|By: Kerry Bone and Mara Tesler Stein, Psy.D.|
|Before the birth of your premature baby you
probably enjoyed the company of other pregnant women: comparing belly sizes, pregnancy
symptoms, due dates or nursery themes. But after delivering a baby prematurely, you may be
surprised to experience a whole flurry of intense feelings when you meet up with a
pregnant woman, even ones you knew closely before the birth of your baby.
Instead of feeling linked to them by maternal camaraderie, you may find that you feel detached. Rather than feeling understood, and part of a sorority of mothers, you may feel different -- as if your pregnancy does not exactly "count." You may not feel complete or successful worried that you may never "fit in" with other mothers because your birth story is so out of the ordinary.
At a time when you had imagined sharing details of your final trimester, birth, and early days with your new baby, you may find yourself so flooded with grief, anger and longing that you can barely speak. When you do speak of your experience to others, you may be met with fear blame, and disbelief that this could also happen to them. You may get the impression from them that you must have missed a warning signal or didn't follow guidelines from your doctor, or else this would not have happened. At a time when you most need to find others who understand the losses, fears and hopes that you hold close, you can feel cut off, alone and misunderstood even by those with whom you so recently felt connected.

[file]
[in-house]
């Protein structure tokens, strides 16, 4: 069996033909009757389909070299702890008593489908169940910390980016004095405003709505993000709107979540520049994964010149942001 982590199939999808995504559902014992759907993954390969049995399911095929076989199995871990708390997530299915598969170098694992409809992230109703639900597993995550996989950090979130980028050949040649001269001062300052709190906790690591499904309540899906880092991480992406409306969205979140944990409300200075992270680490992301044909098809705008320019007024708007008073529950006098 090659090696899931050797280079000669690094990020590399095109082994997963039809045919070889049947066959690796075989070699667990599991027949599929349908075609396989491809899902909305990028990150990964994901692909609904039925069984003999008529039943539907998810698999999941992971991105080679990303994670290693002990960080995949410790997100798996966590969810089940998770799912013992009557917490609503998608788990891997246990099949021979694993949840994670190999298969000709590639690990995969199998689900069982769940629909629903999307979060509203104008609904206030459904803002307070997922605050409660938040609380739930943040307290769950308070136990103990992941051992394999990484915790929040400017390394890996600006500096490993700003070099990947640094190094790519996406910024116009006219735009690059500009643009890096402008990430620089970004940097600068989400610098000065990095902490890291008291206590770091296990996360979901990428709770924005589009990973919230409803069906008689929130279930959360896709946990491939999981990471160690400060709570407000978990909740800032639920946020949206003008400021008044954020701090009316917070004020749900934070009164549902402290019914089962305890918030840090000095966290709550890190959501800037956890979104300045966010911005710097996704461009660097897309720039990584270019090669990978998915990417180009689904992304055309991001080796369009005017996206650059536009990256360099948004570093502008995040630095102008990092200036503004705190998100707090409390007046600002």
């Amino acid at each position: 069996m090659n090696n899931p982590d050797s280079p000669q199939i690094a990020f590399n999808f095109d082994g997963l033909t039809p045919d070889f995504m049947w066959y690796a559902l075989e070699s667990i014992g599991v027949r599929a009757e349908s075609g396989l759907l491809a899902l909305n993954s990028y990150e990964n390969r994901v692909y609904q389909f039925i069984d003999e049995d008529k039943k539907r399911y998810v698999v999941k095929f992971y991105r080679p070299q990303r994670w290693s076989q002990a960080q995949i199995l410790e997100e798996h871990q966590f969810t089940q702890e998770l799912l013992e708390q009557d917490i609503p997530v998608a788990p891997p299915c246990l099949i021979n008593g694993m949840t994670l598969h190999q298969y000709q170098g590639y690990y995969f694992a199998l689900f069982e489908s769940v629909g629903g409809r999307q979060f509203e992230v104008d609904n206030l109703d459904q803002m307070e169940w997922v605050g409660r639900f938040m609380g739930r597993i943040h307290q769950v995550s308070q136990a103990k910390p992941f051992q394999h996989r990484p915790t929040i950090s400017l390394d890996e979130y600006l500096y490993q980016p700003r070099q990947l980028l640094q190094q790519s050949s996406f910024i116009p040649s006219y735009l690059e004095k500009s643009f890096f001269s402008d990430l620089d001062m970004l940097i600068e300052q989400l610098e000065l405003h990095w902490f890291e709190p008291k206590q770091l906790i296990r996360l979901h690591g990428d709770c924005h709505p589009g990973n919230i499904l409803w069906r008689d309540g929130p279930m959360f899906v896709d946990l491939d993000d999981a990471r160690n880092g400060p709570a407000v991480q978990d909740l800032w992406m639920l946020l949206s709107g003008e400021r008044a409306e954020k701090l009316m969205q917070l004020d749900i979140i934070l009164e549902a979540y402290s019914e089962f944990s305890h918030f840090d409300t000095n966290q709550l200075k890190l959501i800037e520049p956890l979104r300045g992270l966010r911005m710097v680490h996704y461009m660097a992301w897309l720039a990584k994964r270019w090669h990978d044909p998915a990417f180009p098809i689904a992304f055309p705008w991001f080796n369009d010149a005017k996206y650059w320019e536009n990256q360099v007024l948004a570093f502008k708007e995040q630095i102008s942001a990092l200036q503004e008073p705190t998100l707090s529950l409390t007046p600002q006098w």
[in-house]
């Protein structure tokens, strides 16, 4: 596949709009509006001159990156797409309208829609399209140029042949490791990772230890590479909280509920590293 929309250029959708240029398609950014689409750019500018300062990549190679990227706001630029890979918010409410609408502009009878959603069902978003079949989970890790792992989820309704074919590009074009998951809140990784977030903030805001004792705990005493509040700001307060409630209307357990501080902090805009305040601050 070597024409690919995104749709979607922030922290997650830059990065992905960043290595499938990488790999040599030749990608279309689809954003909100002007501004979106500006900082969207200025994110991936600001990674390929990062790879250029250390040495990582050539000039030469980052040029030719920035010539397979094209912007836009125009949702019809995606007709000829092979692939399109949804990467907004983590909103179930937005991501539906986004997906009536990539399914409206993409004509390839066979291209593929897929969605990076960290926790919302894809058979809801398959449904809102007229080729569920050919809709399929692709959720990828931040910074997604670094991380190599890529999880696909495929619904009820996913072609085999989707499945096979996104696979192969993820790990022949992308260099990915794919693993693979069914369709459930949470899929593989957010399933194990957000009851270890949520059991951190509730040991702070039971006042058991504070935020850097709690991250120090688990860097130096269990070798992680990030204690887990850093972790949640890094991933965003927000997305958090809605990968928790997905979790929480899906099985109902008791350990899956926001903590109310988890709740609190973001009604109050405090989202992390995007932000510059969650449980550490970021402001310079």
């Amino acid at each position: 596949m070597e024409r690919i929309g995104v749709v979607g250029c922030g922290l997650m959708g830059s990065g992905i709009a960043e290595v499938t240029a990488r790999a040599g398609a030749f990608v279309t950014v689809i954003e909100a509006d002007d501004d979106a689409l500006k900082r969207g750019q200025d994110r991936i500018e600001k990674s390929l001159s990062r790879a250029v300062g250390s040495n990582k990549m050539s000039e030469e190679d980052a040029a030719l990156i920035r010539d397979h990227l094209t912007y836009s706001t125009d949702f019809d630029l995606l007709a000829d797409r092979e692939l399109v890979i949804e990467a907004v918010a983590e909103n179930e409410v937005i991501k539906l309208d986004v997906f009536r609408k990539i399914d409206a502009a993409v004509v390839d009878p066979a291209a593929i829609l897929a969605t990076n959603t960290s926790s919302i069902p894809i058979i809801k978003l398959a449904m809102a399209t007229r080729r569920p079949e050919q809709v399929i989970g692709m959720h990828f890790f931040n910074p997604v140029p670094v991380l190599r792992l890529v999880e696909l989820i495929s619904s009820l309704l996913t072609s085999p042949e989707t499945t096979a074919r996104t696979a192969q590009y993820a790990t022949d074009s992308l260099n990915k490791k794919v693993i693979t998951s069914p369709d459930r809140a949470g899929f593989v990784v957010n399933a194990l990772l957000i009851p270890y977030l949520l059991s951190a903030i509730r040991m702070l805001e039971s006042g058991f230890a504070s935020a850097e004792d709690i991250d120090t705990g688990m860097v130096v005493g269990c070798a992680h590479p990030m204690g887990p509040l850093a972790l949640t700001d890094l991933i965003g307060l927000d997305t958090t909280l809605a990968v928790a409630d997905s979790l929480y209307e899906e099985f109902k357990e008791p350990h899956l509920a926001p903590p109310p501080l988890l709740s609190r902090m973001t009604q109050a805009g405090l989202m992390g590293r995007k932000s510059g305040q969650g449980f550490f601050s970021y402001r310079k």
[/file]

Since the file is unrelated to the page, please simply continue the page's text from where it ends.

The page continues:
You may wonder why you don't feel as happy and involved with a friend or relative's pregnancy and birth. You might worry when you are less interested in the details of their deliveries and homecomings or cannot bear to hear of them at all. On the other hand, you might find yourself intensely drawn to other pregnant women -- wanting to take part in the normalcy and the hope, wanting to glimpse into the pregnancy and childbirth you hoped to have. Despite your interest in their stories, you may have mixed feelings about how to talk with them. You want to still be able to relate to other pregnancy experiences, and have others relate to yours, but you are not sure if this is even possible.
Feeling different at this time is common and understandable. There are particular circumstances, which can heighten these feelings of isolation and grief.
"her" due date is close to your original due date, or even earlier
you see her wearing the same maternity clothes that you had purchased to wear during your pregnancy but barely or never wore
you watch her pregnancy progress past the time yours did